Getting to grips with heart failure

For someone who has suffered a heart attack, has gone through several tests and life-saving procedures and has a long list of medicines to consume, a diagnosis of heart failure can be depressing. It not only means more medicines and more investigations but also lesser ability to do the things they enjoy and a reduced quality of life. However, the outlook for individuals with heart failure is not so gloomy after all. In fact, if you read this post till the end, you will be convinced that there is so much one can do to manage heart failure better!

The term ‘heart failure refers’ to the inability of the heart to perform its work well. In other words, the heart is not pumping blood effectively leading to all the body parts getting lesser oxygen than they need. The causes of heart failure are:

  • Ischemic heart disease (coronary blocks/angina/infarction)
  • Hypertension
  • Valve problems of the heart
  • Cardiomyopathy (heart muscle weakness)

The complaints typically given by patients are excessive tiredness, breathlessness, reduced ability to do physical activities, swelling of feet, cough at nighttime and discomfort in lying down posture. The cough, swelling of feet etc are caused by accumulation of fluids in the lungs and extremities as a result of the poor pumping of the heart.

While an X-ray chest will often show an enlarged heart and an ECG will show electrical changes, the ejection fraction (EF, an important parameter measured during an echocardiogram) gives a clear indication to the doctor about the cardiac function. The EF in healthy adults is between 50-75%, which means that the normal heart pumps just over half the heart’s volume of blood with each beat. There are 2 types of heart failure based on whether the EF is preserved (50% or more) or reduced (less than 50%). Both types of heart failure can be managed with medicines, limiting fluid and salt intake, and a proper diet and exercise regimen.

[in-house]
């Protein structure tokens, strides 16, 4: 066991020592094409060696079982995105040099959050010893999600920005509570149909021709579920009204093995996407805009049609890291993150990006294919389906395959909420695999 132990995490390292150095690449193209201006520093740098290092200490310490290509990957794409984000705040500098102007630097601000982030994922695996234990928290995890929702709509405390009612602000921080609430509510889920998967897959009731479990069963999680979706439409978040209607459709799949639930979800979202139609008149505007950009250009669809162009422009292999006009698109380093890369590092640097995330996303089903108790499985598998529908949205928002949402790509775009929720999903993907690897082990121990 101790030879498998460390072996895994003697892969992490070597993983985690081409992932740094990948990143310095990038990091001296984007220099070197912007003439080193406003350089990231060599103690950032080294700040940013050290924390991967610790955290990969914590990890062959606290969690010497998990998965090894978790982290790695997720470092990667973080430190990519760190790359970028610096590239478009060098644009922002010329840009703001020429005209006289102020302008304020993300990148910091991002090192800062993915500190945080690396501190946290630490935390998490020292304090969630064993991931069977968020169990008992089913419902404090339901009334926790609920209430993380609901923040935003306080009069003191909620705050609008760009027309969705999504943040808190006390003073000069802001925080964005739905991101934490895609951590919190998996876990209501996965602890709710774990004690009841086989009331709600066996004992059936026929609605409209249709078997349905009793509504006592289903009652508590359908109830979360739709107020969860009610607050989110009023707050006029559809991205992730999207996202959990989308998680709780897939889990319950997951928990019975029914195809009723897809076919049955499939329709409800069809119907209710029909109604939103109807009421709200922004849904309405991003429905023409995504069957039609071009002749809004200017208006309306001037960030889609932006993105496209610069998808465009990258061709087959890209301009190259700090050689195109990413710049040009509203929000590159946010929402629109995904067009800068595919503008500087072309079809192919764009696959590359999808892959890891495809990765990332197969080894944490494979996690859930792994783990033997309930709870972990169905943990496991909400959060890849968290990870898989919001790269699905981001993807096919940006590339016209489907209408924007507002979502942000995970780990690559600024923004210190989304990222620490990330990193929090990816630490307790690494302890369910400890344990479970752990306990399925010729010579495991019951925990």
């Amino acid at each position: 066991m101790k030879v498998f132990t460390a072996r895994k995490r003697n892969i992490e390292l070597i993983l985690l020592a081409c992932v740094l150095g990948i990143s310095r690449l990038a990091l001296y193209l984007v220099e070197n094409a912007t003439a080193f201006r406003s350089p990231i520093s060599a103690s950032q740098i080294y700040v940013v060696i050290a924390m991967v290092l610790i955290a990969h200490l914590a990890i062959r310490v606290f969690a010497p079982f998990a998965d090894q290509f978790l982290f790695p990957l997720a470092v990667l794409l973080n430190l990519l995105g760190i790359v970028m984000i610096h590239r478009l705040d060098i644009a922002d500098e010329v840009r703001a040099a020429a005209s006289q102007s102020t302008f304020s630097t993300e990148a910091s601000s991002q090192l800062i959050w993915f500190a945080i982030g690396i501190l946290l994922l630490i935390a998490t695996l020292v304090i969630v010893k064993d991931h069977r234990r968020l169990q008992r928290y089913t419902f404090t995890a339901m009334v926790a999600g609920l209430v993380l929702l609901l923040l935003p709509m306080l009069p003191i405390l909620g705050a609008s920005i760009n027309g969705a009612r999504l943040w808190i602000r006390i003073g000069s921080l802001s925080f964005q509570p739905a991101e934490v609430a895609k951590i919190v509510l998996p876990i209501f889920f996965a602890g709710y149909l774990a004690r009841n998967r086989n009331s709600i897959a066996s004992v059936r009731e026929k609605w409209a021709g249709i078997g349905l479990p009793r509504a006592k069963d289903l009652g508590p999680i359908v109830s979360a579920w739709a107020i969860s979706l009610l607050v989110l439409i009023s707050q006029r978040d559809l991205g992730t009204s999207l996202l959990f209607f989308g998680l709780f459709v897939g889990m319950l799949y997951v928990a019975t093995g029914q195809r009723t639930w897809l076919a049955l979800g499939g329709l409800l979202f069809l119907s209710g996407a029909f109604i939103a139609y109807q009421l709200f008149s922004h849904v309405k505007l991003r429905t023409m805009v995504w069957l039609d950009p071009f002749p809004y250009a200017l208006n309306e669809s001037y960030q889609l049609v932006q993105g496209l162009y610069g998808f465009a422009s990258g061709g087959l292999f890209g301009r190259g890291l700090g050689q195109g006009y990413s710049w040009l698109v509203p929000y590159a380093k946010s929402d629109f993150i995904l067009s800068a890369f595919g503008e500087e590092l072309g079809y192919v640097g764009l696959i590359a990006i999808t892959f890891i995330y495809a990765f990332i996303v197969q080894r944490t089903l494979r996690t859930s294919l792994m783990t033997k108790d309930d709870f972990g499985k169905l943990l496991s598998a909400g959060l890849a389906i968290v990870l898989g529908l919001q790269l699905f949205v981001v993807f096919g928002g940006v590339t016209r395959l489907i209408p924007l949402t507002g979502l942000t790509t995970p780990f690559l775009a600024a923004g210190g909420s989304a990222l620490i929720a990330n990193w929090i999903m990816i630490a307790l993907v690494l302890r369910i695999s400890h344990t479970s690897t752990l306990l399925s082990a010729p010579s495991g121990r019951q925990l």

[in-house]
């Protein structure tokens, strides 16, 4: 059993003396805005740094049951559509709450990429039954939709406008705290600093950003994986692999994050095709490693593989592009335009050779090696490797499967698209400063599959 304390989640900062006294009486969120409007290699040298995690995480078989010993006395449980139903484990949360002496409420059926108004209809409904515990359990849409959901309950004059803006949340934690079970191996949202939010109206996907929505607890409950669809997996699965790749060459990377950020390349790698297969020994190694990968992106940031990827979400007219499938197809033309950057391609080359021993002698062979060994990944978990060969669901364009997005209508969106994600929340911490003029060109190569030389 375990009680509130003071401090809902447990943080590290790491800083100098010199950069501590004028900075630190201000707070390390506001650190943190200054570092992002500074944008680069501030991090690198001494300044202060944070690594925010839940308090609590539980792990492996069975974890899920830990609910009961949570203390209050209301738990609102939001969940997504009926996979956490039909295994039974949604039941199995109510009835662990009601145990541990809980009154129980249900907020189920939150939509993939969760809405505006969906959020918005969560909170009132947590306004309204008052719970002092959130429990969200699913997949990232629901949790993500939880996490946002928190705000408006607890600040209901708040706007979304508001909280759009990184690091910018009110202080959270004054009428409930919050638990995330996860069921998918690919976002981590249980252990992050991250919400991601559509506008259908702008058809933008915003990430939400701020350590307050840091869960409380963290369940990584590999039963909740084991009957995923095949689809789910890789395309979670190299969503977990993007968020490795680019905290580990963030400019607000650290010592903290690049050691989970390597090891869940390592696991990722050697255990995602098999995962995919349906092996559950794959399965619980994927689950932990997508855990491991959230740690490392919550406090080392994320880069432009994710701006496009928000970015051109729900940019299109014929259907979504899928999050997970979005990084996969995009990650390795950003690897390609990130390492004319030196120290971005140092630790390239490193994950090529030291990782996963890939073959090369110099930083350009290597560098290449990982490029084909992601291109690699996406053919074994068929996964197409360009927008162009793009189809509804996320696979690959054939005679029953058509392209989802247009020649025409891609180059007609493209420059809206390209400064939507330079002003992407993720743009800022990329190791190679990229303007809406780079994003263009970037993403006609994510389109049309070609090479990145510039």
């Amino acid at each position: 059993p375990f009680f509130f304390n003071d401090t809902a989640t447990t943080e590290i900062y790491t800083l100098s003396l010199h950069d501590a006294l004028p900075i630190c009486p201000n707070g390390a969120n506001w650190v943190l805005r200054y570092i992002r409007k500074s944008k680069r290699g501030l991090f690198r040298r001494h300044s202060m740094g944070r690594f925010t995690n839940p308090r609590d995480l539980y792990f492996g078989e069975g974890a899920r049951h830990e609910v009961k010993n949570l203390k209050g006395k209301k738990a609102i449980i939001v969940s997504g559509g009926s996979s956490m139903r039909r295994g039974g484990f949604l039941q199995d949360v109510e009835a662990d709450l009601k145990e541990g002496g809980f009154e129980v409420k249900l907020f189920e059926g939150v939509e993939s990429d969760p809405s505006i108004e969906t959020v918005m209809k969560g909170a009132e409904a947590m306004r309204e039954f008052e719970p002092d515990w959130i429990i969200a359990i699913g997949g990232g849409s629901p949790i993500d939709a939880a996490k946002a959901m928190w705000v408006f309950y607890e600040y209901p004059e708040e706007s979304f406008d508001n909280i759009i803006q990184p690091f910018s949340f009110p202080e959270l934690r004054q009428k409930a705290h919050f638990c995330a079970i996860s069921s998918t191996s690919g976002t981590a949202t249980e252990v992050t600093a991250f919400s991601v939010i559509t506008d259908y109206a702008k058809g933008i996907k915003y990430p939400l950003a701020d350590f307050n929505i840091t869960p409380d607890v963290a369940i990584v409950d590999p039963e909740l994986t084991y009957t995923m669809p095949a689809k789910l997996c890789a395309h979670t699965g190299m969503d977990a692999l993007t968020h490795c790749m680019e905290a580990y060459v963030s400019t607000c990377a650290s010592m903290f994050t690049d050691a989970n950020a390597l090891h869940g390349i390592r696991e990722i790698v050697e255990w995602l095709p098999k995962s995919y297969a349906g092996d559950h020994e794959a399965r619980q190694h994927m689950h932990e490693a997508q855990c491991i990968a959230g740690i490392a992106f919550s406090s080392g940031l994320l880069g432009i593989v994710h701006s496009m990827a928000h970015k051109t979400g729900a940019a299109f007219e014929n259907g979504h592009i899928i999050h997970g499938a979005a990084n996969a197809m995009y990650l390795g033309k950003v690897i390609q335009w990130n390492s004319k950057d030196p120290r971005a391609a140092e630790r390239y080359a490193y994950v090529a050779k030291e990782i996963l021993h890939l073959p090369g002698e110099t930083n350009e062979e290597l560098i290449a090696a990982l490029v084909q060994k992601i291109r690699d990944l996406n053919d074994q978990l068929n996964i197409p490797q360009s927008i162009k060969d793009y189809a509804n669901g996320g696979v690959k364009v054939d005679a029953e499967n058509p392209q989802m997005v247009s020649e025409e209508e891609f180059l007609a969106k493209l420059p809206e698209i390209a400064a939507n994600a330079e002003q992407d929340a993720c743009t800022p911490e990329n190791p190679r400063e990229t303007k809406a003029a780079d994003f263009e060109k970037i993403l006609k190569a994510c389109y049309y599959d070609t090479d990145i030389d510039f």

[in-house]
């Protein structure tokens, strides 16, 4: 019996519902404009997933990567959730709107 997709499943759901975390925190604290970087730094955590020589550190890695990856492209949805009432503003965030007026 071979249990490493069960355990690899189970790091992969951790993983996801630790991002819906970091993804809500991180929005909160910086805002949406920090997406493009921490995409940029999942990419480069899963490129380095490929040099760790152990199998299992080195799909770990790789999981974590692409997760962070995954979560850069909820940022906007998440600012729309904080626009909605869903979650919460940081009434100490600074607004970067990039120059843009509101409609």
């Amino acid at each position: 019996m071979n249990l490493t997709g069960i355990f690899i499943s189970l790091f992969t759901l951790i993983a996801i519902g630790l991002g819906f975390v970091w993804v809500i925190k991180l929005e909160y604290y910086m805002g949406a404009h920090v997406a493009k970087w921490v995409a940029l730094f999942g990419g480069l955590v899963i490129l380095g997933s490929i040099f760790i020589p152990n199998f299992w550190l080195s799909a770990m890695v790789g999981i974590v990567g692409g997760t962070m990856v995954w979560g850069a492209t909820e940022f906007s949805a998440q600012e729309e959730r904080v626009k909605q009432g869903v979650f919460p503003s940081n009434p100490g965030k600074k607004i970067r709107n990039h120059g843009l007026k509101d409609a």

How does exercise help heart failure?

This is a very important question and warrants a thorough explanation. When someone is newly diagnosed with heart failure, they will be prescribed specific drugs to help improve the cardiac function and to reduce the symptoms. The number and dosage of drugs will be adjusted in the ensuing days to weeks until the symptoms are under control and the vitals are stable. Simultaneously, there will be changes made to the dietary pattern and fluid intake to prevent the heart from getting overloaded. This is the right time to initiate cardiac rehabilitation and supervised exercise as it benefits the heart in the following ways:

  • Strengthens heart and cardiovascular system
  • Reduces your blood pressure
  • Helps manage your weight better
  • Improves your circulation and the way your body uses oxygen
  • Gives you more energy, which lets you be more active without getting tired or short of breath
  • Makes your muscles stronger and more toned
  • Prevents the heart failure from worsening
  • Graded exercise improves the conditioning of your heart and lungs and allows you to participate in social, physical and sexual activities like normal individuals

While aerobic exercises are a must, strengthening exercises and balance and flexibility exercises are ideal too. It is recommended that individuals with heart failure keep track of how they feel during the exercise session and even after the session. Any excess breathlessness, discomfort, sweating, palpitation, giddiness or disorientation has to be informed to the healthcare provider immediately. Proper warm-up and cool-down are mandatory before and after each exercise session to prevent complications.

The advantages of a cardiac rehab program are that in addition to an exercise expert, there is a dietician who helps plan the meals and fluid intake per day taking into account the various factors like cardiac, renal and metabolic function; and there is a counselor who takes care of the psychosocial aspects such as feeling depressed, unduly stressed or helpless.

So how often should the EF be measured in someone with stable heart failure? The echo test, ECG and blood investigations should be done yearly if there are no new complaints, and more frequently if the clinical condition demands it.

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